I sometimes worry that my kids are watching the wrong kind of films. They seem to exist purely on a diet of animated films – which isn’t that bad considering how well made the likes of Pixar and Dreamworks films are – but those films are always very full-on, very colourful and not exactly subtle.
I fear that when their tastes develop, they won’t appreciate nuance. Or that they won’t understand the joy of a perfectly composed camera shot. But most of all, I worry that they’ll find live-action films boring. It’s a fear that’s probably shared by lots of cinephile parents: have animated films turned my children into ADD viewers?
My kids are a range of ages – seven, six and four at the time of writing – so it’s hard to judge what’s appropriate for them. They’ve seen – and love – the first Star Wars film (by that, I mean Episode IV, not Episode I – I’m not an animal). My wife’s also shown them a few live-action classics like Mary Poppins and Willy Wonka & The Chocolate Factory. I’m just eager to show them all of the films I was watching at their age. I tried them on Richard Donner’s Superman: The Movie about six months ago and it was “too scary” for the eldest and the youngest. Middle-child seems to be unaffected by anything she sees.
I saw Return Of The Jedi and Octopussy at the cinema when I was weeks away from turning five (and Never Say Never Again a few months later in that most Bondiest of years), and had been watching recent films of the same ilk – For Your Eyes Only, The Empire Strikes Back – on video at home, yet here’s my 7-year old saying that a 40-year old superhero film is too frightening.
My almost-desperate need for them to like Bond films led me to showing them a couple of exciting moments from a few films – the Lotus Esprit driving off the dock in The Spy Who Loved Me, and the AMC Hornet barrel-roll in The Man With The Golden Gun – but none of them seemed to show any interest. My middle-child has been saying ‘The name’s Bond, James Bond’ to me in recent weeks, so perhaps there is some hope…
I recently showed them The Goonies, another Richard Donner film, and an evergreen favourite of mine since its release. It’s now generally accepted as a classic ‘80s kids film, but I don’t seem to remember it having such universal acclaim when I was growing up. The only people who liked it were myself and other weird non-sporty kids who liked action and sci-fi films. I never heard girls discussing The Goonies. They talked a lot about Bros and New Kids On The Block maybe, but never Back To The Future or Explorers. Maybe I was talking to the wrong girls.
I had better luck with The Goonies. My eldest – the scaredy-cat of the three – thought parts were too frightening, and watched half of it from behind the couch. The youngest fell apart at the scene where Sloth is introduced to Chunk, and didn’t watch any more. Middle child – again – loved every minute. I think she might end up being my cinema-buddy when she’s older.
The Goonies – alongside Back To The Future – might just be the most Spielbergian of the films the wunderkind is involved in but didn’t direct. In more recent times he’s lent his name to the likes of Super 8, but that film felt like a cheap attempt at capturing the spirit of Donner’s 1985 film: all style, no substance. Of course, Stranger Things owes more than a little to this film – although the ‘boys on BMXs investigating a mystery in small-town America’ trope is really only apparent in the first season.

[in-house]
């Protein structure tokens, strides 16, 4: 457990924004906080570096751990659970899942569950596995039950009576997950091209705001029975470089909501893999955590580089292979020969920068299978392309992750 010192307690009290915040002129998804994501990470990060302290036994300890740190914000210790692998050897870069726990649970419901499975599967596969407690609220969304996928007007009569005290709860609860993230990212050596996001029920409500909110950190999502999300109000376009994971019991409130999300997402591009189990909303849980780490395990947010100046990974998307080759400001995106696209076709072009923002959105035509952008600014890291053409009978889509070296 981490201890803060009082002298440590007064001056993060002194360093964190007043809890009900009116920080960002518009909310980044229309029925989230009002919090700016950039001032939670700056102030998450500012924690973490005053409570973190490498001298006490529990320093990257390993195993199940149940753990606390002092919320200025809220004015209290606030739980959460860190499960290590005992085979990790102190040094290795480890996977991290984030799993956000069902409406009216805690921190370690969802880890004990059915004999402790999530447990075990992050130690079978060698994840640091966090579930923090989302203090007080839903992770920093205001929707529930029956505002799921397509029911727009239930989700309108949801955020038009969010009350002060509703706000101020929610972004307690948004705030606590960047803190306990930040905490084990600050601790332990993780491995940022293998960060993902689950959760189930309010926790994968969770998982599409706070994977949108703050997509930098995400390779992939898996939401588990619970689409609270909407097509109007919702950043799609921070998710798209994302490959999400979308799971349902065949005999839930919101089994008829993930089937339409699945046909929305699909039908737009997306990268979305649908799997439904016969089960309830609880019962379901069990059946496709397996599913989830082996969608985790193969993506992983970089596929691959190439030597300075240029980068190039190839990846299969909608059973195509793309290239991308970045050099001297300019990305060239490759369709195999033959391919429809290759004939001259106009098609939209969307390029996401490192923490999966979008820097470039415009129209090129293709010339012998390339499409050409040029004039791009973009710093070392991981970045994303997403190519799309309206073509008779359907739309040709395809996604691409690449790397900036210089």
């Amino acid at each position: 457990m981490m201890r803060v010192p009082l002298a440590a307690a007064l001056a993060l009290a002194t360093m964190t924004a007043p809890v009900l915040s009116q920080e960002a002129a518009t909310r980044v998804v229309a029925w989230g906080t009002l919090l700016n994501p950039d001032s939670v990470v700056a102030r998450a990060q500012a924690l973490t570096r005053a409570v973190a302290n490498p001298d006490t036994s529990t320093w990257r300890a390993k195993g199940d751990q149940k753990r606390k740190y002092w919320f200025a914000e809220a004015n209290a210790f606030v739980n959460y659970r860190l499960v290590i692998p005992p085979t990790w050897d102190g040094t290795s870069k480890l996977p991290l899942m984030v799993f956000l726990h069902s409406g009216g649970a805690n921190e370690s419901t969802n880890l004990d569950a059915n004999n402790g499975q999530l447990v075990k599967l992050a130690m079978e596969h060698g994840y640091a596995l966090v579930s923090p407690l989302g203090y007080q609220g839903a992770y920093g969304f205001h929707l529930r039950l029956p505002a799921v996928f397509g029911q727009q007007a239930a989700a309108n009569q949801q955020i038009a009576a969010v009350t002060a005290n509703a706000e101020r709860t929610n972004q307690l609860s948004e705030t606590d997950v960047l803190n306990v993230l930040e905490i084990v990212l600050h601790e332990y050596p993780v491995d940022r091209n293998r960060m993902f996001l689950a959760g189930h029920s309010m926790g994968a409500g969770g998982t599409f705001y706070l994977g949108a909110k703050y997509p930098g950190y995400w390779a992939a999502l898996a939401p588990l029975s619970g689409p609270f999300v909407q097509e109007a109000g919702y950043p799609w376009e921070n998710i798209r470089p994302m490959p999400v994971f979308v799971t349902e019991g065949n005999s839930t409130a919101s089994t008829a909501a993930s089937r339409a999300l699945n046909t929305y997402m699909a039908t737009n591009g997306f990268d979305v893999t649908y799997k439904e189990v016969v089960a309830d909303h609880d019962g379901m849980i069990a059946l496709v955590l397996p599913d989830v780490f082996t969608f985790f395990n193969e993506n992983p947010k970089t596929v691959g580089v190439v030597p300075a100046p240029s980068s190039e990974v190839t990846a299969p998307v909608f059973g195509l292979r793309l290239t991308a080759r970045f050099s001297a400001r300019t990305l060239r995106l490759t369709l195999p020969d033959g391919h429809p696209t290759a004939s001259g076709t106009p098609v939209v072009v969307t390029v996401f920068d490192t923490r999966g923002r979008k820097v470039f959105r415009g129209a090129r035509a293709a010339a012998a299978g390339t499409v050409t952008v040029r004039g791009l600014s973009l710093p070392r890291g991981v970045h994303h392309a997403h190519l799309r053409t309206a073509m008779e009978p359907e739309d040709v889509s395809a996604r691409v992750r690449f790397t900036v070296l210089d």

I saw The Goonies at a midnight screening at Glastonbury one year with my wife. Three things stuck in my mind about the experience. Firstly, a drunk guy casually asked a girl if he could sit in the empty camping chair next to hers. She said that no, he couldn’t sit in her friend’s chair, and loudly proclaimed as he walked away, ‘What a loser; did he think all these chairs were just put here?” Secondly, as the Walsh father is about to sign the house over in the film, one clever guy in the audience shouted out ‘CHECK YOUR POCKETS!’ to a huge laugh. The drunk guy from earlier then repeated it, to little response. Yes, drunk, stupid and also a joke thief. The third and final take-out from the screening is that due to sound issues on the quite scratchy print, the dialogue wasn’t fully audible. As a result, the worse thing happened. My wife, who had never seen the film before, dismissed it as a bad film. She’s since watched it at home on her own and loved it – although due to her bad memory – she now can’t remember either watching it or praising it.
Listening to Dave Grusin’s fabulous score to the film, I’m really quite glad that it wasn’t composed by John Williams or any other Spielberg alumn like Alan Silvestri. I love both those guys, but Grusin’s score has such a childlike quality to it that would be hard to find in another composer. A Williams or Silvestri score to The Goonies would of course be excellent in their own right, but I’m just glad Donner and Spielberg chose Dave Grusin for this particular project. And given the connection to John Williams through Spielberg, it was that nice that he references Williams’ Superman: The Movie theme in the sequence on board the pirate ship.
This copy is from Varèse Sarabande’s 2018 first pressing of Grusin’s full score, on ‘Willy’s Gold’ double-vinyl (no. 477 of 750).
HEY YOU GUYYYYYYYYYYSSSSSSSSSSSSSS!!!!!!!!!!!!!!!!!!!!!!
Hit: Fratelli Chase
Hidden Gem: The Fighting Fratellis, Sloth’s Choice And Ultimate Booby Trap